If you pick the fruits while they are still green, the ripening process will be interrupted, and they will not change colour afterwards. They will have a crispier texture and a more tangy flavour. Harvesting them at this stage of maturity has the advantage of encouraging the plant to produce more.

If you pick the fruit when it has started to change colour, it will continue to ripen and colour when harvested, but not as much as a tomato would.
Store fruits that have started to change colour at a temperature of 20 °C or higher. Do not put them in the refrigerator. Exposure to cold, even briefly, would have the effect of permanently interrupting the ripening process.


What to do with peppers in the fall?

What to do with peppers in the fall?

Chilis and peppers do not like the cold. When fall comes, you have to bring them into the house. Even if the colder weather does not immediately affect the plant, it will interrupt the development of the plant, flowers and fruits as soon as the temperatures drop below 13 °C during the night.

By bringing in your plants in time, the fruits that have started to colour will be able to ripen, and those that are still green will mature if given favourable conditions. Just as you do with a houseplant that has spent the summer outdoors, spray the pepper plants with an insecticidal soap before bringing them into the house.


How to grow chili peppers at home?

 How to grow chili peppers at home

You might be surprised to learn that a pepper plant, kept warm during the cold season, can easily live for years. From a frail cultivar sensitive to the slightest wind, it will even become, over time, a plant with a robust trunk.

So, even if you live in a small apartment, you can easily grow your peppers there all year round. To do this, you need to provide certain conditions, essential to the health of your new protégés. These conditions are not really different from those you offer in the garden.

Offer them…

  • Bright light from a window directly in the sun.
  • Heat… Cold drafts must be avoided at all costs!
  • Water and fertilizer… Chili peppers don’t like being thirsty! Select a mix of potting soil that retains water and a container with drainage holes that allow the surplus water to be effectively drained. Otherwise, the roots might rot.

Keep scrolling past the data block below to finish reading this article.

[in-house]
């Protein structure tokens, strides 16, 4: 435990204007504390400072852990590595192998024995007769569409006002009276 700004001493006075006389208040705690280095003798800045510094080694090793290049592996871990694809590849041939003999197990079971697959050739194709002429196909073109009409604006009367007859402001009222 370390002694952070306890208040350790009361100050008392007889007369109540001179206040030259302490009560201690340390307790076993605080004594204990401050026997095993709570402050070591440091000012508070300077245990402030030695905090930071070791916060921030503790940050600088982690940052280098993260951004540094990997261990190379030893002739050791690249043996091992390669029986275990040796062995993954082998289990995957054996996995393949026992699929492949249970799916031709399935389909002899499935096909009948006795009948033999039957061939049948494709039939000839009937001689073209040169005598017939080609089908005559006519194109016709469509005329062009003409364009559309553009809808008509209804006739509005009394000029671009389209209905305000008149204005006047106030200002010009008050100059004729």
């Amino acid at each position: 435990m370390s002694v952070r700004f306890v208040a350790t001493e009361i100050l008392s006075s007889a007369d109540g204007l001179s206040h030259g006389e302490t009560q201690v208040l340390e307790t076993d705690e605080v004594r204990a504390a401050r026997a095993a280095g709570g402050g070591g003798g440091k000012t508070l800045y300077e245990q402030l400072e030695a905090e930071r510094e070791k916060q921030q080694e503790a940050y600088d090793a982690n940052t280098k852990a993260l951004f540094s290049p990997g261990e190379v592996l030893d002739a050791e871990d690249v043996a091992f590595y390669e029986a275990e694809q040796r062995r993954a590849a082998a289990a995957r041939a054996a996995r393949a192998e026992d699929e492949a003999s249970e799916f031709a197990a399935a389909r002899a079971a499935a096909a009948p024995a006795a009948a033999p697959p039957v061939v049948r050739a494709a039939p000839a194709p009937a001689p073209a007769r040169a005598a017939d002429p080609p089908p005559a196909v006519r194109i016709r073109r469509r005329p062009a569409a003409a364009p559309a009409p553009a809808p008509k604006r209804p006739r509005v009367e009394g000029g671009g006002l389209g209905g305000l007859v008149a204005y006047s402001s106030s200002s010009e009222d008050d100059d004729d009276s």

• A slow-release fertilizer since peppers are greedy.
  • A properly sized pot that will provide the peppers with adequate water and nutrient supplies.
  • Light pruning in early spring.

Although not necessary, hand pollination (which is done simply by rubbing the flowers with a small brush) can promote a more abundant harvest.

OUR FAVOURITE: The Numex Twilight pepper, which bears red, yellow, purple and black fruits on the same plant. It will give an unparalleled touch of colour in the house!


A few tips for storage

Picking chilis and peppers by cutting the stem with pruners promotes better storage. Want to keep them longer? You can dry them in the sun or in the oven, freeze them, marinate them, can them…

Pepper recipe

Try our diligence pepper recipe!

9 green peppers
9 red peppers
6 large onions
1 cabbage
½ cup coarse salt
5 cups of sugar
Vinegar to cover
¾ cup mustard seeds
1 tbsp. celery seeds


Finely chop the vegetables and add the coarse salt. Place the mixture in a sieve covered with cheesecloth over a deep container and let it drain overnight.
The next day, put the mixture in a pot and cover with white vinegar. Add the rest of the ingredients, then mix. Heat on the stove until the sugar has melted, but no more. The mixture should not boil or cook. While the mixture is still hot, pour it into small, sterilized Mason jars and seal tightly.
Wait two weeks before consuming to allow time for the flavours to blend. If you want to store pickles at room temperature, be sure to follow the canning steps correctly. Otherwise, keep them in the refrigerator and consume them within a month.


For some zesty facts about chilis and peppers, and to learn how to test your tolerance, read our article 6 Questions About Chilis and Peppers.